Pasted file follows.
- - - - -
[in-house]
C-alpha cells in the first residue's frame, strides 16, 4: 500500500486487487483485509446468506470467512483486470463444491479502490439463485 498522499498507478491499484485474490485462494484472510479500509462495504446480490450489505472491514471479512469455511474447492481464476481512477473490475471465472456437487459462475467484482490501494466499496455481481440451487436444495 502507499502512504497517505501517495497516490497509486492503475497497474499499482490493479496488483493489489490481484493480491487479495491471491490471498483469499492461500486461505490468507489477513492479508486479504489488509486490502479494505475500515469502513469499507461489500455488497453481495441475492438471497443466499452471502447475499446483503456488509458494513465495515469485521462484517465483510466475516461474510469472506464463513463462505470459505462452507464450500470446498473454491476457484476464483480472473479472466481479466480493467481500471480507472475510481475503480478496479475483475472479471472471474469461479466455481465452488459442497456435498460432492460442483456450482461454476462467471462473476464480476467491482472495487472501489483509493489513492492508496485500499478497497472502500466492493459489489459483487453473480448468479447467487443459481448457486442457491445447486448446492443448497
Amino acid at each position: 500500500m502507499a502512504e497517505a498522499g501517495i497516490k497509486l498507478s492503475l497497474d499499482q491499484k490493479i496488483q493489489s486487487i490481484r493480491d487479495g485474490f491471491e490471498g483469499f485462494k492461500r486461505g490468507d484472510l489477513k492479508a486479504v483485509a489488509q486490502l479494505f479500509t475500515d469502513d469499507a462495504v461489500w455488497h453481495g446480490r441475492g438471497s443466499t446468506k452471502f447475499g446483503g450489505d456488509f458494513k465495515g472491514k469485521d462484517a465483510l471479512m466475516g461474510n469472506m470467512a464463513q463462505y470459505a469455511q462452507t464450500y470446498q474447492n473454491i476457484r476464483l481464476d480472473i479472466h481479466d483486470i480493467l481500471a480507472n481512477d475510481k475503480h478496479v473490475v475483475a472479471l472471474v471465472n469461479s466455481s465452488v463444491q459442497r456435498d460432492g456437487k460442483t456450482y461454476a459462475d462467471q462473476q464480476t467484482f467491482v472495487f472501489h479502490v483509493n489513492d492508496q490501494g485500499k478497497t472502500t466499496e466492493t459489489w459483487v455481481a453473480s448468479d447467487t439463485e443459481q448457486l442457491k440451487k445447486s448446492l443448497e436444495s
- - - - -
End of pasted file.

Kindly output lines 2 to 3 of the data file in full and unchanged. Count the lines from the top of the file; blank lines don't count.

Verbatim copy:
C-alpha cells in the first residue's frame, strides 16, 4: 500500500486487487483485509446468506470467512483486470463444491479502490439463485 498522499498507478491499484485474490485462494484472510479500509462495504446480490450489505472491514471479512469455511474447492481464476481512477473490475471465472456437487459462475467484482490501494466499496455481481440451487436444495 502507499502512504497517505501517495497516490497509486492503475497497474499499482490493479496488483493489489490481484493480491487479495491471491490471498483469499492461500486461505490468507489477513492479508486479504489488509486490502479494505475500515469502513469499507461489500455488497453481495441475492438471497443466499452471502447475499446483503456488509458494513465495515469485521462484517465483510466475516461474510469472506464463513463462505470459505462452507464450500470446498473454491476457484476464483480472473479472466481479466480493467481500471480507472475510481475503480478496479475483475472479471472471474469461479466455481465452488459442497456435498460432492460442483456450482461454476462467471462473476464480476467491482472495487472501489483509493489513492492508496485500499478497497472502500466492493459489489459483487453473480448468479447467487443459481448457486442457491445447486448446492443448497
Amino acid at each position: 500500500m502507499a502512504e497517505a498522499g501517495i497516490k497509486l498507478s492503475l497497474d499499482q491499484k490493479i496488483q493489489s486487487i490481484r493480491d487479495g485474490f491471491e490471498g483469499f485462494k492461500r486461505g490468507d484472510l489477513k492479508a486479504v483485509a489488509q486490502l479494505f479500509t475500515d469502513d469499507a462495504v461489500w455488497h453481495g446480490r441475492g438471497s443466499t446468506k452471502f447475499g446483503g450489505d456488509f458494513k465495515g472491514k469485521d462484517a465483510l471479512m466475516g461474510n469472506m470467512a464463513q463462505y470459505a469455511q462452507t464450500y470446498q474447492n473454491i476457484r476464483l481464476d480472473i479472466h481479466d483486470i480493467l481500471a480507472n481512477d475510481k475503480h478496479v473490475v475483475a472479471l472471474v471465472n469461479s466455481s465452488v463444491q459442497r456435498d460432492g456437487k460442483t456450482y461454476a459462475d462467471q462473476q464480476t467484482f467491482v472495487f472501489h479502490v483509493n489513492d492508496q490501494g485500499k478497497t472502500t466499496e466492493t459489489w459483487v455481481a453473480s448468479d447467487t439463485e443459481q448457486l442457491k440451487k445447486s448446492l443448497e436444495s